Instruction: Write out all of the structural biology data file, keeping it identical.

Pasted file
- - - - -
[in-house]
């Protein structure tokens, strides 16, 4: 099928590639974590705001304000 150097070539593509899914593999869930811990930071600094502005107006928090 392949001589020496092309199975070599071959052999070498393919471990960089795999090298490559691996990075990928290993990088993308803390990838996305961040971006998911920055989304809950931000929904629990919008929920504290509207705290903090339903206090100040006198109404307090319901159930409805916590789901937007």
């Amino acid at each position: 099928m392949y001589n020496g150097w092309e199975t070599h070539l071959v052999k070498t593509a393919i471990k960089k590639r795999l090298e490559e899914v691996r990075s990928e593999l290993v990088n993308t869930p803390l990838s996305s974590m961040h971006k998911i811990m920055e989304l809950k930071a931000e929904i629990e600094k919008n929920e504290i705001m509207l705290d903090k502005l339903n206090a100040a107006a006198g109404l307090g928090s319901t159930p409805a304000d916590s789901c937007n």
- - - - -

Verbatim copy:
[in-house]
């Protein structure tokens, strides 16, 4: 099928590639974590705001304000 150097070539593509899914593999869930811990930071600094502005107006928090 392949001589020496092309199975070599071959052999070498393919471990960089795999090298490559691996990075990928290993990088993308803390990838996305961040971006998911920055989304809950931000929904629990919008929920504290509207705290903090339903206090100040006198109404307090319901159930409805916590789901937007």
């Amino acid at each position: 099928m392949y001589n020496g150097w092309e199975t070599h070539l071959v052999k070498t593509a393919i471990k960089k590639r795999l090298e490559e899914v691996r990075s990928e593999l290993v990088n993308t869930p803390l990838s996305s974590m961040h971006k998911i811990m920055e989304l809950k930071a931000e929904i629990e600094k919008n929920e504290i705001m509207l705290d903090k502005l339903n206090a100040a107006a006198g109404l307090g928090s319901t159930p409805a304000d916590s789901c937007n």